Information on Navelwort

Common Name: Navelwort
Scientific Name: Umbilicus rupestris
Irish Name: Cornán caisil
Family Group: Crassulaceae
Distribution: View Map (Courtesy of the BSBI)
Flowering Period

Click for list of all flowering by month
Navelwort is not easily confused with other wild plants on this web site.

Distinctive, hairless perennial of walls, cliffs and stony banks, this plant, often found in shady places, was so named as each round, fleshy leaf seems to have a little 'navel' in its centre.  Its drooping, bell-shaped greenish-white flowers grow in spikes on pinkish, rounded stems and are seen from June to September.  It is also sometimes known as 'Pennywort' probably on account of its round, glabrous leaves.  It is widespread throughout Ireland, is a native plant and belongs to the family Crassulaceae.  

I first identified Navelwort in Laragh, Co Wicklow in 1976 and photographed these specimens on the pier at Allihies, Co Cork in 1985 and at Hook Head in 2008.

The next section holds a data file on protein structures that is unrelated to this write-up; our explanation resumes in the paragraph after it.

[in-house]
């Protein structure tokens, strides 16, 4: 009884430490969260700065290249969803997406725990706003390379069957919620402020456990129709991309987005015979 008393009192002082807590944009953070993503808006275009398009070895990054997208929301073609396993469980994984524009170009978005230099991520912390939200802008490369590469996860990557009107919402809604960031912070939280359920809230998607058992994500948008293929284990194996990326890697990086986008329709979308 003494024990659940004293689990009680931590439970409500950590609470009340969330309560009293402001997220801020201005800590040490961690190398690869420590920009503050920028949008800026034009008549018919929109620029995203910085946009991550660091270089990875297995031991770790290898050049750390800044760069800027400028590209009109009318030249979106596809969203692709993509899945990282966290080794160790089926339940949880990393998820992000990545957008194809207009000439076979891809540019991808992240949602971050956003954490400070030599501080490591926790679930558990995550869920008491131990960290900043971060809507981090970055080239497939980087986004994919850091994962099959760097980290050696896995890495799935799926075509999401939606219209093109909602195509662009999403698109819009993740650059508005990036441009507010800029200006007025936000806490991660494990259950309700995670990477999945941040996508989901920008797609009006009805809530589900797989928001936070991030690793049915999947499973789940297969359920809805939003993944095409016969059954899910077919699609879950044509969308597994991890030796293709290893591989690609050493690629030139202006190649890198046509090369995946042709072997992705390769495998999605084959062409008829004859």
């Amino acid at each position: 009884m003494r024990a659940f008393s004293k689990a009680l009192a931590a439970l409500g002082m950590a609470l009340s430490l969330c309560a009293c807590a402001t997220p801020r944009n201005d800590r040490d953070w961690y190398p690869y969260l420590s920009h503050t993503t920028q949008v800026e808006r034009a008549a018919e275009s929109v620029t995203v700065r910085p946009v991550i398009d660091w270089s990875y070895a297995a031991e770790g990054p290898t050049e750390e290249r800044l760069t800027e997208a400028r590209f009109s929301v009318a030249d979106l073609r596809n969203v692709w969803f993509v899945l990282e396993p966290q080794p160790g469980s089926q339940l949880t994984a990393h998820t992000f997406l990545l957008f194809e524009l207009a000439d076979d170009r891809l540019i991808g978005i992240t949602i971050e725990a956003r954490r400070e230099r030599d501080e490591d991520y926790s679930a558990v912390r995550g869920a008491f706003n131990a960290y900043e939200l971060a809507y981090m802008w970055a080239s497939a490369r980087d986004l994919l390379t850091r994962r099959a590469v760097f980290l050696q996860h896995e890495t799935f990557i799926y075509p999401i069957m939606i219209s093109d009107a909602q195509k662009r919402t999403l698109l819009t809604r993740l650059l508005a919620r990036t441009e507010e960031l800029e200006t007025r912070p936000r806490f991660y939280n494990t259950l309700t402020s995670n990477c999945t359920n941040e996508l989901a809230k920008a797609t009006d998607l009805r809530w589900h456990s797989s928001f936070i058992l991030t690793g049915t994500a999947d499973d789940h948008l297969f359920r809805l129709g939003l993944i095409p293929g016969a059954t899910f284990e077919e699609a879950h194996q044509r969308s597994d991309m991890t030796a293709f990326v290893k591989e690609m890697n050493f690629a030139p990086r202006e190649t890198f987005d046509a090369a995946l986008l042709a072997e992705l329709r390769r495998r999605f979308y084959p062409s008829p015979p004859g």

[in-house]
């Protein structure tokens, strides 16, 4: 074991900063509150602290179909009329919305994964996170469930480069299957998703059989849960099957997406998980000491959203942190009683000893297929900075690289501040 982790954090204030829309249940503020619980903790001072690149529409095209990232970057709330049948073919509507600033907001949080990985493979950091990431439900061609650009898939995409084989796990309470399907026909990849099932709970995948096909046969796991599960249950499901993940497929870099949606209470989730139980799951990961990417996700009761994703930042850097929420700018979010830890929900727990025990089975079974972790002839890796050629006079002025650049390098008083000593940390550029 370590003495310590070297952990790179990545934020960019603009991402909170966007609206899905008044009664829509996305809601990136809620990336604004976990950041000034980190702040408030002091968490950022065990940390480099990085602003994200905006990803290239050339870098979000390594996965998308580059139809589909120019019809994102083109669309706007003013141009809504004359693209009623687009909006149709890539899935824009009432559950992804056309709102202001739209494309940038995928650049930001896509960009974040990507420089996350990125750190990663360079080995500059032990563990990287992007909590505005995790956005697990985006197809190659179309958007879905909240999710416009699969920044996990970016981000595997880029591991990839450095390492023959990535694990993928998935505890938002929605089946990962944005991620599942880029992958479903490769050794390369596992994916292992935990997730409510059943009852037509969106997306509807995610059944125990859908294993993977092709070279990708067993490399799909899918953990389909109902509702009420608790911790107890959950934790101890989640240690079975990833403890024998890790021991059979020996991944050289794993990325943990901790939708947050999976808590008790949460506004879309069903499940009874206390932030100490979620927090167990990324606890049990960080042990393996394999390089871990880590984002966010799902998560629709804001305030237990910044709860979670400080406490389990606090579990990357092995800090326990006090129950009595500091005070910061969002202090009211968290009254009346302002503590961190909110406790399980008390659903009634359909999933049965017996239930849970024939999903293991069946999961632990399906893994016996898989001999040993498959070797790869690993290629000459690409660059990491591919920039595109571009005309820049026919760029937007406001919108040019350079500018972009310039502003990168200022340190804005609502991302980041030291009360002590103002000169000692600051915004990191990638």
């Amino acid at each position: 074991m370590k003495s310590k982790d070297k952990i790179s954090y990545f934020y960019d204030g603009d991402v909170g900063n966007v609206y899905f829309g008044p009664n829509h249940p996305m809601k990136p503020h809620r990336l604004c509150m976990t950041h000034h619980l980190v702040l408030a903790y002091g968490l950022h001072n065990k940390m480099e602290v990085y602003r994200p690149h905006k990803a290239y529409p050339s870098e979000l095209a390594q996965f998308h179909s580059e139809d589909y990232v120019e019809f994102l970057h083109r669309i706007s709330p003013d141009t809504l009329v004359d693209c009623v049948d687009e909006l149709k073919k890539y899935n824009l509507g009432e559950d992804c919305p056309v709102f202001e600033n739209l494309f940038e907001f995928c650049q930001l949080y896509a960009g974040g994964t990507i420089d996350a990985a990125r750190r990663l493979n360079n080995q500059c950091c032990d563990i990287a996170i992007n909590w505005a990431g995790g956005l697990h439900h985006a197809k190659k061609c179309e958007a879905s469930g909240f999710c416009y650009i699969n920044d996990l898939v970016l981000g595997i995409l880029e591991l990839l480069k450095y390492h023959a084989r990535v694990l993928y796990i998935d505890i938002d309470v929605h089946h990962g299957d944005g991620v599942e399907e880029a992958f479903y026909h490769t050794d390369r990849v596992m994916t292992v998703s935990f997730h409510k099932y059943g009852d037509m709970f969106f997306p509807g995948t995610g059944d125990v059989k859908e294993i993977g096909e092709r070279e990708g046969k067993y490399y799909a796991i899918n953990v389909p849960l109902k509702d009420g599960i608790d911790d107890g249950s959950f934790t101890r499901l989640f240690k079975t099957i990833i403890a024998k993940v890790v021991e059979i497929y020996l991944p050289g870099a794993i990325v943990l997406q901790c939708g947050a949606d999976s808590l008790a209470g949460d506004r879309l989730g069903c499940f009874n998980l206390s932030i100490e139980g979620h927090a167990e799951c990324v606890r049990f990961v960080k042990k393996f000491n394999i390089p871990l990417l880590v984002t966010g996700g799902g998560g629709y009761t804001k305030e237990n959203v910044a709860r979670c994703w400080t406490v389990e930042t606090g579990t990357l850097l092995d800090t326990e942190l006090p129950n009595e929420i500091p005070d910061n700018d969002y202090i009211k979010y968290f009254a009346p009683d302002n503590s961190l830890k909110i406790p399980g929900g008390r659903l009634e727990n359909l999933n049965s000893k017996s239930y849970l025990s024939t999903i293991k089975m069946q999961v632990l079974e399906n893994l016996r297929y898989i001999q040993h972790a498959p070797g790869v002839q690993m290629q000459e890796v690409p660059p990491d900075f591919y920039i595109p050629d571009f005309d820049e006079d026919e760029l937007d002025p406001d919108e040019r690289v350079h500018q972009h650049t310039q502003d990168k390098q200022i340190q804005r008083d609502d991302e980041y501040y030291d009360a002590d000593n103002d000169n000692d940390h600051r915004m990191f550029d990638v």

If you are satisfied you have correctly identified this plant, please submit your sighting to the National Biodiversity Data Centre

Navelwort had its place in our folklore as it was 'known to be a cure for corns' in Co Kerry.   

From the National Folklore Collection, University College Dublin. NFC S.468:266

The Romans associated this plant with lovemaking and called it 'Venus's Navel'. It was also associated with helping to relieve kidney stone problems.